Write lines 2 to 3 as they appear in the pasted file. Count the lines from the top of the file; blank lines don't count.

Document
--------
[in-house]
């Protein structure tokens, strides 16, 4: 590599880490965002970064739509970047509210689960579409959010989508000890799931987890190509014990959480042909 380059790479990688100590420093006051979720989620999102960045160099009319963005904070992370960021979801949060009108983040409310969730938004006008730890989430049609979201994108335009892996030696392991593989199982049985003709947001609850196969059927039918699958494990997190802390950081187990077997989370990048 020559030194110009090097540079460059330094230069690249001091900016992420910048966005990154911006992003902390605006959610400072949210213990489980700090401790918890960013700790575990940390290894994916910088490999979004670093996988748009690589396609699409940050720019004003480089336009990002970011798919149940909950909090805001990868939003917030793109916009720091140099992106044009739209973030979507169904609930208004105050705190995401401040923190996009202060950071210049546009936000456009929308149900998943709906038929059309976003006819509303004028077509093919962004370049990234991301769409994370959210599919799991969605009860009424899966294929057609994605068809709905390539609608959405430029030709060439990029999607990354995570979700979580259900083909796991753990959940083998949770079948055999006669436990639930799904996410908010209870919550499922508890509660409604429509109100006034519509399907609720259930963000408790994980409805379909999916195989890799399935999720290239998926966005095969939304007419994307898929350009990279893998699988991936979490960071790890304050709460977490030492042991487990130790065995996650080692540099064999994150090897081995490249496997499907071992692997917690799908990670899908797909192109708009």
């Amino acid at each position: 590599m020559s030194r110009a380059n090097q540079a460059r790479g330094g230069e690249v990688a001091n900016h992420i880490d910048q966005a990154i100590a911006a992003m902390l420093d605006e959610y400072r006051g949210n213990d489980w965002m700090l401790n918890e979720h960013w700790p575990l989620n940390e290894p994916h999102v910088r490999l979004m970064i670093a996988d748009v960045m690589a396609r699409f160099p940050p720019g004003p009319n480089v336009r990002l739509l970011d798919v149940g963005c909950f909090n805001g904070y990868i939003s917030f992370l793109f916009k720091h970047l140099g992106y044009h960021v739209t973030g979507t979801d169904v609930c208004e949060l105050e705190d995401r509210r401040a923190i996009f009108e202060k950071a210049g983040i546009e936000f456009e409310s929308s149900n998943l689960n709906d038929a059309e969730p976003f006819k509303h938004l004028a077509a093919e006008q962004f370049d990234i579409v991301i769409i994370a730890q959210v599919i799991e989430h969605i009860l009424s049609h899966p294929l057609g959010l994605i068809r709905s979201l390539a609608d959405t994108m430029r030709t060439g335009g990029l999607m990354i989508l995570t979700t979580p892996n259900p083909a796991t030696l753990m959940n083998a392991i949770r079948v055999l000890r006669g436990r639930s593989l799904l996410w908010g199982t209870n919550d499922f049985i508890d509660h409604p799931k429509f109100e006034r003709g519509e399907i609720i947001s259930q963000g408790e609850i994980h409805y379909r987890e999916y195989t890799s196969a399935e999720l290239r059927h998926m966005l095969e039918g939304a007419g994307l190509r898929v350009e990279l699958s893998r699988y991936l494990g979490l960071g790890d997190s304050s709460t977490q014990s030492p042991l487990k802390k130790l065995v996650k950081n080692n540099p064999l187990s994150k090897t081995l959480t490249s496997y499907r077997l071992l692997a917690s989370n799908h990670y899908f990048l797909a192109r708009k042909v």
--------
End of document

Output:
């Protein structure tokens, strides 16, 4: 590599880490965002970064739509970047509210689960579409959010989508000890799931987890190509014990959480042909 380059790479990688100590420093006051979720989620999102960045160099009319963005904070992370960021979801949060009108983040409310969730938004006008730890989430049609979201994108335009892996030696392991593989199982049985003709947001609850196969059927039918699958494990997190802390950081187990077997989370990048 020559030194110009090097540079460059330094230069690249001091900016992420910048966005990154911006992003902390605006959610400072949210213990489980700090401790918890960013700790575990940390290894994916910088490999979004670093996988748009690589396609699409940050720019004003480089336009990002970011798919149940909950909090805001990868939003917030793109916009720091140099992106044009739209973030979507169904609930208004105050705190995401401040923190996009202060950071210049546009936000456009929308149900998943709906038929059309976003006819509303004028077509093919962004370049990234991301769409994370959210599919799991969605009860009424899966294929057609994605068809709905390539609608959405430029030709060439990029999607990354995570979700979580259900083909796991753990959940083998949770079948055999006669436990639930799904996410908010209870919550499922508890509660409604429509109100006034519509399907609720259930963000408790994980409805379909999916195989890799399935999720290239998926966005095969939304007419994307898929350009990279893998699988991936979490960071790890304050709460977490030492042991487990130790065995996650080692540099064999994150090897081995490249496997499907071992692997917690799908990670899908797909192109708009």
């Amino acid at each position: 590599m020559s030194r110009a380059n090097q540079a460059r790479g330094g230069e690249v990688a001091n900016h992420i880490d910048q966005a990154i100590a911006a992003m902390l420093d605006e959610y400072r006051g949210n213990d489980w965002m700090l401790n918890e979720h960013w700790p575990l989620n940390e290894p994916h999102v910088r490999l979004m970064i670093a996988d748009v960045m690589a396609r699409f160099p940050p720019g004003p009319n480089v336009r990002l739509l970011d798919v149940g963005c909950f909090n805001g904070y990868i939003s917030f992370l793109f916009k720091h970047l140099g992106y044009h960021v739209t973030g979507t979801d169904v609930c208004e949060l105050e705190d995401r509210r401040a923190i996009f009108e202060k950071a210049g983040i546009e936000f456009e409310s929308s149900n998943l689960n709906d038929a059309e969730p976003f006819k509303h938004l004028a077509a093919e006008q962004f370049d990234i579409v991301i769409i994370a730890q959210v599919i799991e989430h969605i009860l009424s049609h899966p294929l057609g959010l994605i068809r709905s979201l390539a609608d959405t994108m430029r030709t060439g335009g990029l999607m990354i989508l995570t979700t979580p892996n259900p083909a796991t030696l753990m959940n083998a392991i949770r079948v055999l000890r006669g436990r639930s593989l799904l996410w908010g199982t209870n919550d499922f049985i508890d509660h409604p799931k429509f109100e006034r003709g519509e399907i609720i947001s259930q963000g408790e609850i994980h409805y379909r987890e999916y195989t890799s196969a399935e999720l290239r059927h998926m966005l095969e039918g939304a007419g994307l190509r898929v350009e990279l699958s893998r699988y991936l494990g979490l960071g790890d997190s304050s709460t977490q014990s030492p042991l487990k802390k130790l065995v996650k950081n080692n540099p064999l187990s994150k090897t081995l959480t490249s496997y499907r077997l071992l692997a917690s989370n799908h990670y899908f990048l797909a192109r708009k042909v």